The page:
Using log management tools, like Splunk or Elk, can help cut through the noise, but they can’t help when the piece of information that you’re looking for was never written to the logs to begin with. In that case, the only way to get the information you need is to add logging verbosity and hope that when (if!) the error happens again, you can see what’s going on.
4. Reproducing the error
If your logs don’t give you a clear answer to why the error happened, and this is highly likely, trying to reproduce it is the next step. Plus, reproducing an error before you attempt to fix it is good practice regardless. After all, if you don’t first reproduce the problem then how can you be sure that you’ve fixed it when you’re done debugging?
Unfortunately, with vague reports coming from users and unclear logging statements surrounding the error, finding the exact flow of events that caused it takes a lot of time and may even be impossible.
If you’re lucky, the problem might have occurred in a part of the code that you recently worked on and you can easily deduce the steps that led to it. Otherwise, the most common way of finding the event flow is to try different things and observe the results, send the ticket to QA for more testing, look through the logs or maybe adding additional logging statements. More often than not, failure in this step is what causes tickets to be closed with the infamous… “could not reproduce”.
5. Entering “war room mode”
It’s hard to dispute the benefits of working in a “war room-like” set-up. It can bring with it project clarity, stronger communication and increased productivity. So, maybe you’re thinking about rearranging the furniture in your office to boost innovation and progress, or maybe your application crashed for some unknown reason and you need to figure out why RIGHT NOW.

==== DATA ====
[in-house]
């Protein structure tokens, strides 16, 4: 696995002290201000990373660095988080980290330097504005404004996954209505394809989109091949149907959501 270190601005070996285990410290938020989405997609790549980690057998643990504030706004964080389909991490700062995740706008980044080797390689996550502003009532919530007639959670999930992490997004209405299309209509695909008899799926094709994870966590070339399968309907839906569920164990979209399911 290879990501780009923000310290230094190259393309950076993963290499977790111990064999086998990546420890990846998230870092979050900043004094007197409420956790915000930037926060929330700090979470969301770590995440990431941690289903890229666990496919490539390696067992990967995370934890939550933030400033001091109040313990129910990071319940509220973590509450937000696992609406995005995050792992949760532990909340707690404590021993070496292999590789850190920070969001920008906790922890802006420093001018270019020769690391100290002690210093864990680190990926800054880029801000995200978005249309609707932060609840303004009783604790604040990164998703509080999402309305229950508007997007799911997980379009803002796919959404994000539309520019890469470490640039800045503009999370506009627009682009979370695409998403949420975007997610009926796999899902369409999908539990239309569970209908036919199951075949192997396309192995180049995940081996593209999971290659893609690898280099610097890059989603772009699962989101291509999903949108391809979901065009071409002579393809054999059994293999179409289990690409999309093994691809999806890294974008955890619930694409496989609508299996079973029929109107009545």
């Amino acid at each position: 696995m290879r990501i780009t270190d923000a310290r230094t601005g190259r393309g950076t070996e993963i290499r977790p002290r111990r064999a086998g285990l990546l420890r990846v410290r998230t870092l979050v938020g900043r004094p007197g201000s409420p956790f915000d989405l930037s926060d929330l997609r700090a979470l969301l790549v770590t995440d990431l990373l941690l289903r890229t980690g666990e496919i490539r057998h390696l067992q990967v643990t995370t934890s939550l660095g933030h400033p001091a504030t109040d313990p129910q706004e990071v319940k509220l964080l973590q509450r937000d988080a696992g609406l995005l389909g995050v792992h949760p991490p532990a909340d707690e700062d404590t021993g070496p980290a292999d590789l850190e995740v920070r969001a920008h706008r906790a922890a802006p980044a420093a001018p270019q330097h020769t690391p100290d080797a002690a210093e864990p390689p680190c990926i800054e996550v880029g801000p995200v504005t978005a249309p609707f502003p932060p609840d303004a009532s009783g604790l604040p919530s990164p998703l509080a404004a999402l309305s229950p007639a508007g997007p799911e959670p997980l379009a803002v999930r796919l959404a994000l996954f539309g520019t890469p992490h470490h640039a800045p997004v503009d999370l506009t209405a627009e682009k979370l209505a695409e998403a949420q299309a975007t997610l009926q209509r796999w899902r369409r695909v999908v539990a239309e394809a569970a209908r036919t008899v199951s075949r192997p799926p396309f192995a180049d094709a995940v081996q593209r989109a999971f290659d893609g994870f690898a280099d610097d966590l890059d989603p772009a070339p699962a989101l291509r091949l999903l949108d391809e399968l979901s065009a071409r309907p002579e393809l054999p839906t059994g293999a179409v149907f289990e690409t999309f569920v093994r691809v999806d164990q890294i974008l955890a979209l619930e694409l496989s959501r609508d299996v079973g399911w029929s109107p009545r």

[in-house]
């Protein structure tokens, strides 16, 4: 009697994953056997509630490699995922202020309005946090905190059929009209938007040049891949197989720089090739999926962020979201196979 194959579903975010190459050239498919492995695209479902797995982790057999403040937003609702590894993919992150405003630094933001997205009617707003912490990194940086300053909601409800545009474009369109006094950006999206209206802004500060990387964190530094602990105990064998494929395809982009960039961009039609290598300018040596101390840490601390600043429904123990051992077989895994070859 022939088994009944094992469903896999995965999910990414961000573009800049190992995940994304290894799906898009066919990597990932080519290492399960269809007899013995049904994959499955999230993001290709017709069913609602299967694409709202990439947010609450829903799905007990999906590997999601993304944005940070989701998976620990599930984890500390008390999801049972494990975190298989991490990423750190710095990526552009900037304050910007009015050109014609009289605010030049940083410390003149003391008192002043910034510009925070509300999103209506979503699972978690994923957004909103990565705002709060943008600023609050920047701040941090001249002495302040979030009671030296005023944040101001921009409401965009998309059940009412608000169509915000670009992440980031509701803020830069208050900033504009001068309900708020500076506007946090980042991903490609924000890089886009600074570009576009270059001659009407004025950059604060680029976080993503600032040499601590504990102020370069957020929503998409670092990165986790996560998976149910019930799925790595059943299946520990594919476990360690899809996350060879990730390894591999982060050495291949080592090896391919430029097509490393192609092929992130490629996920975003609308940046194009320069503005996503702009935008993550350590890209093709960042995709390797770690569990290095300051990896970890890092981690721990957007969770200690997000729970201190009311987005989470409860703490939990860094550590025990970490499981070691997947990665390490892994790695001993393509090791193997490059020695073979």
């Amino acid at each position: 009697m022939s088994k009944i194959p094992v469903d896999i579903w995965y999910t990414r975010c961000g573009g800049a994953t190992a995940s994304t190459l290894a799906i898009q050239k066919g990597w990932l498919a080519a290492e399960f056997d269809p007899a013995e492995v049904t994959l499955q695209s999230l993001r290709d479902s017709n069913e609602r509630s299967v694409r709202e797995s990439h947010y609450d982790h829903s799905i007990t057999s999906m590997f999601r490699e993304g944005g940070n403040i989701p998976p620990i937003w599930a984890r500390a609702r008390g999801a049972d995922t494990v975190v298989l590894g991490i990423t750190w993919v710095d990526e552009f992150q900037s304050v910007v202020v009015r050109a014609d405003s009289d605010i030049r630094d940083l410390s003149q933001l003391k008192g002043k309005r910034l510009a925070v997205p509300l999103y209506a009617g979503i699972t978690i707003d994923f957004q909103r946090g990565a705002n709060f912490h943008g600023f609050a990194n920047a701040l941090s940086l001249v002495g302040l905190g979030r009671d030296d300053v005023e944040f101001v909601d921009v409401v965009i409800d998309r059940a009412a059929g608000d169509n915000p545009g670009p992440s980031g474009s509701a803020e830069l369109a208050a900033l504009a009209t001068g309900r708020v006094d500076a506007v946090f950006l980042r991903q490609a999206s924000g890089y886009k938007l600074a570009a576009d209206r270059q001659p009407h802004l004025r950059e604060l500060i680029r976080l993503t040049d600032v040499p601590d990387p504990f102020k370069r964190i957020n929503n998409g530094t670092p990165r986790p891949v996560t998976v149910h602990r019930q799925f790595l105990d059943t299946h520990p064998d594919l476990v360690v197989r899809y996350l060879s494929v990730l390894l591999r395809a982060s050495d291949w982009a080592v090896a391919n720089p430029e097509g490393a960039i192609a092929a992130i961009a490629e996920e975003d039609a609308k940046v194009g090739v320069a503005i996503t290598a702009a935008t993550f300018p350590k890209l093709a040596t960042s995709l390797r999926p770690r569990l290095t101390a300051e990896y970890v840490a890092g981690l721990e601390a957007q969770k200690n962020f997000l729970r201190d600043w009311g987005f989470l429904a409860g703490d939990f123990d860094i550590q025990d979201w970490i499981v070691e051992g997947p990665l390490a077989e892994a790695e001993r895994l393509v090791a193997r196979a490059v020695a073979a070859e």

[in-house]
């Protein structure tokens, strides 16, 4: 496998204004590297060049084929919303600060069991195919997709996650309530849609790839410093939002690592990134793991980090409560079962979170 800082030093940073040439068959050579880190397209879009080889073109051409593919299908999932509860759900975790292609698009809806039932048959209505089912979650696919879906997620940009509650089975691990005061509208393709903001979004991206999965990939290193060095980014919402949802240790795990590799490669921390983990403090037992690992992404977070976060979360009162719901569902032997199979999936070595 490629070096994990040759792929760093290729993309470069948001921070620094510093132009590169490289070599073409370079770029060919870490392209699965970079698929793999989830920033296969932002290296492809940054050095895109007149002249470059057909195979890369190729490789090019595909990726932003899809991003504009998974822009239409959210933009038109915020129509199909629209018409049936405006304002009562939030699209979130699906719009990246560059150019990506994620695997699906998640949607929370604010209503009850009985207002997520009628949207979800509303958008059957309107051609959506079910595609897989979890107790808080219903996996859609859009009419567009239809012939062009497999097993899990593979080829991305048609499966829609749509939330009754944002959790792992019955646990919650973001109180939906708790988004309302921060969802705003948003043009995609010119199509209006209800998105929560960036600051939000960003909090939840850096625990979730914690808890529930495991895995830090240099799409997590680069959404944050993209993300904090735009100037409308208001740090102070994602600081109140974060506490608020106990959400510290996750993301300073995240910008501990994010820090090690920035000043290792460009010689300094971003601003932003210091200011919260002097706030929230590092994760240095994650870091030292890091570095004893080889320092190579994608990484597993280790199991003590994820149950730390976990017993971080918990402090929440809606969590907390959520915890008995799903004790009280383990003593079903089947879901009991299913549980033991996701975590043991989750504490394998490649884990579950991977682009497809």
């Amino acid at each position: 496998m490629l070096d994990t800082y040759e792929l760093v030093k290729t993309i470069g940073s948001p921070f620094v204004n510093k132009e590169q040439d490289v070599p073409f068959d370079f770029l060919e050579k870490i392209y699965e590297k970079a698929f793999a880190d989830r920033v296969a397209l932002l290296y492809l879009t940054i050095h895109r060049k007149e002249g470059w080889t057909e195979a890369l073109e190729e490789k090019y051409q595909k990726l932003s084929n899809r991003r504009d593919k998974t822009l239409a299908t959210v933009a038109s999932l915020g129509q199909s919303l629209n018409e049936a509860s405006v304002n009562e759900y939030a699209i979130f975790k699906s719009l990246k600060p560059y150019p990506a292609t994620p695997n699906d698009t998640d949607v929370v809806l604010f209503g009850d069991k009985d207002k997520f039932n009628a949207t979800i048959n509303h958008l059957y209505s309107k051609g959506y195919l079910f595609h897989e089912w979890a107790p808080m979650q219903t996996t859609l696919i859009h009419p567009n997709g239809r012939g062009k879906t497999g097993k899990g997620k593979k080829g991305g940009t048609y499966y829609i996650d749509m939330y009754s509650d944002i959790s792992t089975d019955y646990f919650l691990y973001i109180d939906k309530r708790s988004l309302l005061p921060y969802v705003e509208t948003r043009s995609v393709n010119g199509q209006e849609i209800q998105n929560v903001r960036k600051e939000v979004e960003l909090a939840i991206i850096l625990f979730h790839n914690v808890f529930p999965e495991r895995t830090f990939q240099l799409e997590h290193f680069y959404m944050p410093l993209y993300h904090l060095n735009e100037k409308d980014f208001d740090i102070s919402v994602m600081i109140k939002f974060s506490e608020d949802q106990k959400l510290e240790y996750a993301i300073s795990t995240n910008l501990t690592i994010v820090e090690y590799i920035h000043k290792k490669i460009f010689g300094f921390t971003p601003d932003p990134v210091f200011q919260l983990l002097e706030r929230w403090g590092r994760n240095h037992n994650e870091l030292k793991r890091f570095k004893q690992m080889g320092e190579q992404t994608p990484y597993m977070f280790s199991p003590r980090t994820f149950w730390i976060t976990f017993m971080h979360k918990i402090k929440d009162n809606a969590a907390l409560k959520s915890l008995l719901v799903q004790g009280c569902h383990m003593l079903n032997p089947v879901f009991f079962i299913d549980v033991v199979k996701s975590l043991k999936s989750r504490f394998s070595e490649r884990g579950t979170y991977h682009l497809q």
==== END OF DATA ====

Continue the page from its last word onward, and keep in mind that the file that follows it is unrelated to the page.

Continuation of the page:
If you’re lucky, you might only have to do a war room once or twice a year when something catastrophic happens. For others, war room situations occur on a weekly, or even daily, basis. With so much time being dedicated to resolve issues, there’s hardly any time left to advance the product roadmap.
Some of the developers that we’ve spoken with recently described gathering for a war room situation and still not having the information to move forward with a solution. Some described war room situations that lasted for 5 or 6 days. That’s bad. Not only do these situations take time away from the rest of your work tasks, it can hurt the reputation and revenue of the company.
The most effective way that we’ve found to cut down on the time that your team spends debugging is to automate the error resolution process. That means automating not only the identification of errors, but more importantly the automation of root cause analysis, with access to the complete source code and variable state across the entire call stack of every error.
OverOps created a tool that does just that. Not only does it provide you with the source and full call stack of any exception or error, it reveals the exact variable state at the time of error so teams no longer need to spend endless hours trying to reproduce it. Check out how it works here.
Production debugging is absolutely necessary, but letting it take up so much time ISN’T! That 25% adds up quickly. It adds up to a full-time salaried developer for every 3 working on new features and projects. That’s crazy!
It’s time to start automating the production debugging process so that you can get out of the war room and back to your backlog. Interested in more tips for automating your own debugging process? Subscribe to our blog newsletter below to get updates about new posts and to be one of the first to download our new eBook, Guide to Automated Root Cause Analysis, coming soon!